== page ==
Knots and Contortions

Recently, a week of warm sunny weather made new growth leap up and reminded me that some plants need to be supported, the earlier the better. Waiting until they collapse before taking measures is not a good idea; the poor things end up slumped and graceless, looking like victims of bondage.

In my garden, the plants in need of support are peonies, delphiniums and a specimen of an unknown Thalictrum with tiny, almost invisible flowers that grows to a luxuriant four feet of lacy green foliage — until the inevitable summer westerly winds, when it develops an unflattering list unless strapped firmly in place.

Specialized metal supports are available in a variety of shapes for different kinds of plants, but they are quite expensive. I rely on combinations of bamboo or wooden stakes and good old garden twine. The first step is to select stakes of suitable height and heft and position three or four of them around the plant. Then I anchor the twine to one of the stakes and wrap it around the rest, securing it to the original stake. Additional sections of twine may be added as the plant grows, resulting in a visually subtle cage that sees the plants through to the fall, when it can be removed. Twine can be reused for a number of years before it becomes too weak and goes into the compost heap.

I use three knots to create these plant supports. The initial knot securing the twine is a Clove Hitch and the final one is two Half Hitches. If I need to join two pieces of twine to form a longer one, I use a Square Knot or Reef Knot. A knot much used by sailors, the Bowline, would probably also be useful in the garden, because it creates a slip-proof loop at the end of a rope, but sadly, I still can’t tie one to save my life. I recommend learning these knots because it’s much easier at the end of the season to untie proper knots than improvised messes that inevitably tangle and bind.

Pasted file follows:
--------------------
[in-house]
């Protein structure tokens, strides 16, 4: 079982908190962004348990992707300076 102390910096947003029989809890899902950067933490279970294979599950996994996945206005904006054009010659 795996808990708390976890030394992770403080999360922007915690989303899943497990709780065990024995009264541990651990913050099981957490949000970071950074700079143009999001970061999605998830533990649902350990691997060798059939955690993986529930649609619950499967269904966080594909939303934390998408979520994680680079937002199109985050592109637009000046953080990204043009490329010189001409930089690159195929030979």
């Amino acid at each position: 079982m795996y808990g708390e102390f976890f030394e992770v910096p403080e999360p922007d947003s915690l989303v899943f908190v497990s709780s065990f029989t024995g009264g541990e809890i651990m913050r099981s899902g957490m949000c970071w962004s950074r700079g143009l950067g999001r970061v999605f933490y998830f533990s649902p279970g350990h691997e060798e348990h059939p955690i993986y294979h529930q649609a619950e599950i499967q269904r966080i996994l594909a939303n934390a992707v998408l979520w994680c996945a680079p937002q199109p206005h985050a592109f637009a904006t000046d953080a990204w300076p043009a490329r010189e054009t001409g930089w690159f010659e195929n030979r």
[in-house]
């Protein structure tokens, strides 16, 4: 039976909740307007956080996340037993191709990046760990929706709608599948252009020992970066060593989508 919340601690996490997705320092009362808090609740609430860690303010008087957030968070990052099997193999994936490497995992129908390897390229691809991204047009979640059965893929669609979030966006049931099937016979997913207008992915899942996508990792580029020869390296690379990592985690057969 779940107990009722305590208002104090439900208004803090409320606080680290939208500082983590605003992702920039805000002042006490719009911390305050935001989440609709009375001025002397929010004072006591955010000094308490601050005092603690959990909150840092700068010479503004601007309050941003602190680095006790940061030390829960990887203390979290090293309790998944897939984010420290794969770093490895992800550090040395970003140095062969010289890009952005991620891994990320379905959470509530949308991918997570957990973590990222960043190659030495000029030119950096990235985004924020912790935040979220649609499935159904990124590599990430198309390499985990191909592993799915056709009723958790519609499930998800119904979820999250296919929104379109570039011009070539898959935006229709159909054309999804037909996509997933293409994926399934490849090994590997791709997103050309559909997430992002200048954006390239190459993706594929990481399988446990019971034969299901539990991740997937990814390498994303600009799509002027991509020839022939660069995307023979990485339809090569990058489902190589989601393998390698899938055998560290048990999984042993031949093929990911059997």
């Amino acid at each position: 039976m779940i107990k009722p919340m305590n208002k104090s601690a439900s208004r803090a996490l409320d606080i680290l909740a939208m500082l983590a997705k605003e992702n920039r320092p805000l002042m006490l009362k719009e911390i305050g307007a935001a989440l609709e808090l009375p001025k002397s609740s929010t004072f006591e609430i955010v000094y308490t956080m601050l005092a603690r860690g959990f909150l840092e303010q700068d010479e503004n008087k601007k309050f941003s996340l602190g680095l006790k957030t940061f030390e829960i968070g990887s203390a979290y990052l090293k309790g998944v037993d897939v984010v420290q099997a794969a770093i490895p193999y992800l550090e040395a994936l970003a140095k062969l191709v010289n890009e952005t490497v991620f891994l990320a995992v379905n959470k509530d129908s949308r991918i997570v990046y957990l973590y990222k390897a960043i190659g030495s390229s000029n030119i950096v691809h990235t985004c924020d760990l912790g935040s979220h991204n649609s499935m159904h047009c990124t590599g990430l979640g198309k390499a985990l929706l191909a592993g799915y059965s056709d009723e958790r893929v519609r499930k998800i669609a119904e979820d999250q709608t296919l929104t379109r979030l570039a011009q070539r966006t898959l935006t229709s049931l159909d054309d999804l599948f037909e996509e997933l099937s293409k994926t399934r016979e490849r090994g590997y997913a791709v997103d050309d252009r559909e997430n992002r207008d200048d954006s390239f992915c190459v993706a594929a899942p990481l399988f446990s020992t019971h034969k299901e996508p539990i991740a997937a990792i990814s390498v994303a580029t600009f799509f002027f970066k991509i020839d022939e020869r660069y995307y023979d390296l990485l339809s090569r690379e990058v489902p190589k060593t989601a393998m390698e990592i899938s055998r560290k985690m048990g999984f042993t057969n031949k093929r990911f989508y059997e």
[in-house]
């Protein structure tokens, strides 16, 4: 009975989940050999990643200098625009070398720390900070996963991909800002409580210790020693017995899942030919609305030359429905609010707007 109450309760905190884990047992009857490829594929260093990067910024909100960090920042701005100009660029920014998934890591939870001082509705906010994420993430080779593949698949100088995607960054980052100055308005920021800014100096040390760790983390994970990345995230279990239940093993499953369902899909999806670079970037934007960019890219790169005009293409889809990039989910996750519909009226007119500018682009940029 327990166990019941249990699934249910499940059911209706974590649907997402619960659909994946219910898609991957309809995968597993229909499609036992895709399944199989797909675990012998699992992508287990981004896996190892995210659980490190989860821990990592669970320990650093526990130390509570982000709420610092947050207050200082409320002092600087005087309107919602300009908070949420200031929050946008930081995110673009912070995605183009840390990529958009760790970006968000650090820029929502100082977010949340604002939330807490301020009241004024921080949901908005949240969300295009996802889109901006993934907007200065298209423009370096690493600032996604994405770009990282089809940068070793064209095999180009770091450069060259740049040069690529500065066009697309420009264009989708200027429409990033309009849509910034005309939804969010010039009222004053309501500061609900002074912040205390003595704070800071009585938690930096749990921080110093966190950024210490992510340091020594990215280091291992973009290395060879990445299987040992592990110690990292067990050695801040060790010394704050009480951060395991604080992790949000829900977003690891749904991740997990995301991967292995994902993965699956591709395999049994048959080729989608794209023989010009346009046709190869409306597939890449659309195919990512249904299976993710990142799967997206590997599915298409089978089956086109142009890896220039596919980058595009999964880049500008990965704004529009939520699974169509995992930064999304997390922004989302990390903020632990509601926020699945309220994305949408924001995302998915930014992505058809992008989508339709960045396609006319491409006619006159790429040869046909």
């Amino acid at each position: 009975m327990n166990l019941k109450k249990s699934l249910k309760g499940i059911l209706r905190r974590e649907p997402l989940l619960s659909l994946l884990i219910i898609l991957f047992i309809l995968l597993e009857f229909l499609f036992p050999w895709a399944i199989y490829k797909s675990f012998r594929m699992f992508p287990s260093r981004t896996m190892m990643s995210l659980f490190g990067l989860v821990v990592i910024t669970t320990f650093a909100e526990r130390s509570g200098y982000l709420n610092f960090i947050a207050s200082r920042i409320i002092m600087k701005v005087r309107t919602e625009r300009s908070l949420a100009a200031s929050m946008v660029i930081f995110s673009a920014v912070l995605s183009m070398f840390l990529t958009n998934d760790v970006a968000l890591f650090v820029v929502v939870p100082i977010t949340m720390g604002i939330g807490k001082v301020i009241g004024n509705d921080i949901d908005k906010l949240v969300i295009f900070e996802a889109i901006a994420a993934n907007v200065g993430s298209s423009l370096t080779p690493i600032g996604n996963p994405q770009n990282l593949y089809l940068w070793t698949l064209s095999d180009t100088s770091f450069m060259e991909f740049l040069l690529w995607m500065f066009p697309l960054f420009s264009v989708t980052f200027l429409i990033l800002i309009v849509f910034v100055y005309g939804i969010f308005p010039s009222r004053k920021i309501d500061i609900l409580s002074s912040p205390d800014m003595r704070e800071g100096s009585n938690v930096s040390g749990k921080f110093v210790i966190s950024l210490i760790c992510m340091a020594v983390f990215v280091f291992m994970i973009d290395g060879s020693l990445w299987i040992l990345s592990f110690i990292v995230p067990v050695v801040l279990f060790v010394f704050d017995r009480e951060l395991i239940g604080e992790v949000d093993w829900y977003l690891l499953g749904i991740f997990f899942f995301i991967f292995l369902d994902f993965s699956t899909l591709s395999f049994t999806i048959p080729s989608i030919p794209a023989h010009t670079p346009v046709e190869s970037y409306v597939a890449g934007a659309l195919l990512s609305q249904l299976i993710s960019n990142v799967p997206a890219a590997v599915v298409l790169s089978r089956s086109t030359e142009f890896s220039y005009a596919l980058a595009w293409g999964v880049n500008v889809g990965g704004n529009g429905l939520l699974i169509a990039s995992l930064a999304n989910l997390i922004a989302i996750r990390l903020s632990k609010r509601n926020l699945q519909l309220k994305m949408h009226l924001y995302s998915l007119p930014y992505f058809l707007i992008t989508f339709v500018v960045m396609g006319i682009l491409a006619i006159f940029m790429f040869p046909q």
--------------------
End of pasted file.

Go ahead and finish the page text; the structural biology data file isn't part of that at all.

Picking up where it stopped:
Practicing knot-tying until you can do it quickly and easily is also a good idea. It’s one thing to tie a knot while sitting at a table or standing up straight on both feet. But doing it while balanced on one foot in a perennial border, or holding an asymmetrical position, hoping not to lose one’s balance and squash a bunch of tender shoots is quite another matter. The sooner you can secure your knots, the better.

Much can happen before that, however, such as stepping gingerly into the perennial bed, hoping not to crush innocent plants, teetering in awkward positions while manipulating stakes and string, the surprise lurch when the stake you’re poking into the ground unexpectedly snaps, discovering the string is too short and having to extract yourself from the bed to get more, etc., etc.

Gardening isn’t a sport, exactly, like tennis or cycling, but gardeners can find themselves bending, stretching, reaching, climbing, pounding in stakes, lugging heavy pots and struggling to dig up roots. Sudden twisting motions and mighty yanks can cause injuries that take months to heal. It’s probably a good idea to do some stretching and balancing practice before starting in on the plant support job, especially if you are out of shape from a winter of idleness.